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    Raps & blogs: true threats or protected speech?

    Date: 09.29.09 | by Natalie Jacobs.

    The First Amendment grants all Americans freedom of speech, whether oral, written, posted online or through other means of electronic communication.  You may be argumentative, rude, insulting or even vile.  But our right to free speech is not absolute or unlimited. Several recent cases provide examples of restrictions on self-expression.

    Florida rapper, 20-year-old Antavio Johnson, wrote the song “Kill Me a Cop” and posted it on MySpace.  In it, he sings “I’m-ma kill me a cop one day” and names two police officers.  By making a specific threat against named persons, Antavio committed a crime.  He pleaded no contest to threatening charges and was sentenced to two years in prison.

    Antavio Johnson

    In another case, blogger Hal Turner, allegedly posted the following statements directed at three federal judges: “Let me be the first to say this plainly: these three judges deserve to be killed,” and “Observe the Constitution or die.” Turner included their names, photos, phone numbers, work addresses, and a photo and map of the federal courthouse in Chicago where they work.  Again real threats to hurt someone are not protected speech.  Turner was arrested in June, 2009, and faces criminal charges for his postings.

    StevenAndersonPastorIn Arizona, a 28-year-old pastor preached a sermon in August, 2009, titled “Why I hate Barack Obama.”  Steve Anderson leads the Faithful Word Baptist Church where he prays for the death of the President.  Anderson was quoted saying “I’m going to pray he dies and goes to hell”  because of his pro-choice stance on abortion.  The United States Secret Service is aware of the comments and has stated that “an appropriate follow up will be conducted.”  [photo from faithfulwordbaptist.org]

    What do you think of these cases?  Should you be allowed to say anything you’d like as long as you don’t physically threaten anyone?  What about cyberbullying - where do you draw the line between expression and an actual threat to do harm?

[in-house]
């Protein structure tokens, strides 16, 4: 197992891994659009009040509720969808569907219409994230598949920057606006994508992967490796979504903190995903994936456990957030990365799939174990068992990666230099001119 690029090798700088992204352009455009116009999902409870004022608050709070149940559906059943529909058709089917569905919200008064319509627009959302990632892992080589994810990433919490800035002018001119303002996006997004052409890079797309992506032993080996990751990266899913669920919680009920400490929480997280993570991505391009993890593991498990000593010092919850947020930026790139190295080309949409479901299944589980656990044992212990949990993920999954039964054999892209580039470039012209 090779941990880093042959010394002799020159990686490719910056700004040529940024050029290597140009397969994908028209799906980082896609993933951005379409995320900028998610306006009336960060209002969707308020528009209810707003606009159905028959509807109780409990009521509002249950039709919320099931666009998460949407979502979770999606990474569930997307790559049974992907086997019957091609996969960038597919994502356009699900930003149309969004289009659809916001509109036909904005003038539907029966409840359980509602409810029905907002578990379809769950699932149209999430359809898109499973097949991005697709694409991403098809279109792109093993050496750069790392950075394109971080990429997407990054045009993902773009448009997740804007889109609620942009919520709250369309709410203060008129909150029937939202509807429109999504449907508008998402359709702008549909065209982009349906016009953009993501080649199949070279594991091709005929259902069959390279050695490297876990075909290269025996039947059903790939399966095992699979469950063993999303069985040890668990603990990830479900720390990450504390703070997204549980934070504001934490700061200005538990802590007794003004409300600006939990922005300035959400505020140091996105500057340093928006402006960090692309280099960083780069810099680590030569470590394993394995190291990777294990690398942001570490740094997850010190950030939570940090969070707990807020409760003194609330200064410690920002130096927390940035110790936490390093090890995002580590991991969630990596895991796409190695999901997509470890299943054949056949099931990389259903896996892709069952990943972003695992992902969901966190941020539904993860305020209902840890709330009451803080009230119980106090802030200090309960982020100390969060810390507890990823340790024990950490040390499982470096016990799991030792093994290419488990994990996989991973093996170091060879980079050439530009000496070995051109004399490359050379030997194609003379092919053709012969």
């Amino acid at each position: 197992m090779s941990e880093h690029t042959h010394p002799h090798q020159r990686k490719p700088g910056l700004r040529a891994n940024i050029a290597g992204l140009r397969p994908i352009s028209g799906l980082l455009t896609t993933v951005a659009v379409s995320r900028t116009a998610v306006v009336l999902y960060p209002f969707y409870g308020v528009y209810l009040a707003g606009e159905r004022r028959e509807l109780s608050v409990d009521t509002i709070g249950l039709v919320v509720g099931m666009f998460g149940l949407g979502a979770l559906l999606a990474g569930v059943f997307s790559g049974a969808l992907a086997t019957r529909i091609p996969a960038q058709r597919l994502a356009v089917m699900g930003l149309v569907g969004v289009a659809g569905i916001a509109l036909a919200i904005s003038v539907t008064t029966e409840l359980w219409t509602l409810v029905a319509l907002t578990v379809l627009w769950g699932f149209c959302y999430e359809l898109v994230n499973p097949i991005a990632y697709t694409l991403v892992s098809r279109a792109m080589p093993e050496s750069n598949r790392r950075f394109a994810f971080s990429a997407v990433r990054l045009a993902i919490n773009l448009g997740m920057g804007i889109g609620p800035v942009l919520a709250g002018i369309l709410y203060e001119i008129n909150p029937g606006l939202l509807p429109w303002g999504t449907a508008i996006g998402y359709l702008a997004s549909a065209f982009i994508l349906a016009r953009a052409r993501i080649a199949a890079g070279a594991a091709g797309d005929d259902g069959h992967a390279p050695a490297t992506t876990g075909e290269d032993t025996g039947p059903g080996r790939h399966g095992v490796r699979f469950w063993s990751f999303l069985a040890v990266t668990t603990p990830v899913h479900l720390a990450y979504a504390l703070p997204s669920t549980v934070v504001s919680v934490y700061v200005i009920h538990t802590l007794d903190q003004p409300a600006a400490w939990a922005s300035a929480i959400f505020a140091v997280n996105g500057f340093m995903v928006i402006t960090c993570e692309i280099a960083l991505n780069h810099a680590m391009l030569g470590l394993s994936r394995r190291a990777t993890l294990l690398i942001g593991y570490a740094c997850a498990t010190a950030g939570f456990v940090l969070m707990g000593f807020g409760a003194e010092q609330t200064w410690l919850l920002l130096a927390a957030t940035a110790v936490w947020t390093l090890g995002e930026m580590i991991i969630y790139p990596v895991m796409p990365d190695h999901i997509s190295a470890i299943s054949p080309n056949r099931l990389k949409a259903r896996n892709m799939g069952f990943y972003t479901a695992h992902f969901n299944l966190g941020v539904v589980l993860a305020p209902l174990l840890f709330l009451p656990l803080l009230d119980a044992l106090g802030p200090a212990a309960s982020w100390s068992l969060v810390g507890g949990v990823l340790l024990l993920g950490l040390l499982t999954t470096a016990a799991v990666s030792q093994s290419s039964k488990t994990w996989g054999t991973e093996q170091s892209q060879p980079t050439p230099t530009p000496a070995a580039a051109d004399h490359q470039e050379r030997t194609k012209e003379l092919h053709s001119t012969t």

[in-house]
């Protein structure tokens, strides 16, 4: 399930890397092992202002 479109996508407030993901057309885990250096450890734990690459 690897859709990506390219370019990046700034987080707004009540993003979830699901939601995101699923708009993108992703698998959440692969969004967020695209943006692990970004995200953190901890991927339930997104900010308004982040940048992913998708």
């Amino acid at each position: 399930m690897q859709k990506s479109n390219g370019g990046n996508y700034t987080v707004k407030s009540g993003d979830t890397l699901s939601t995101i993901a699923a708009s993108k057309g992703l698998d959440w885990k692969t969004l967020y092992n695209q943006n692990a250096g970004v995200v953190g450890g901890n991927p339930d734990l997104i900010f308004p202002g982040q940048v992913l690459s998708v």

Natalie Jacobs

    This post was written by Natalie Jacobs. Prior to joining the AsktheJudge.info team, Natalie worked as a criminal attorney for over five years. She also has worked with Innocence Projects as well as Girls on the Run of Northern Arizona, a character development program for girls in 3rd through 8th grade. When she's not reading and writing about youth justice issues, she thinks about becoming a farmer, chef, world traveler, Bikram master, dogwalker and 80’s film reviewer.

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    1 Comment subscribe to these comments.

    • Kristen
      Thu, 12 Nov 2009 at 09:24

      I believe that the law is correct in the way it stands. First of all, these people in these cases are most definitely going against the law. For it to be free speech it can not incite imminent lawlessness, have any sort of obscenity or defamation attached to it, cannot be fighting words, and cannot be a true threat (the cases above fall into the context of true threats). You can say whatever you want as long as it does not fall under these categories listed above, and I believe it should stay this way. Cyberbullying is not an expression of free speech in pretty much all cases. Cyberbullying most likely includes obscenity as well as sometimes true threats. Both of which are against the law. I believe when it comes to cyberbullying you should have content-based scrutiny when cracking down on it. People should not be cyberbullying in the first place, but punishing it should at least abide by the law if not be a little more strict.
      Thanks for your comments.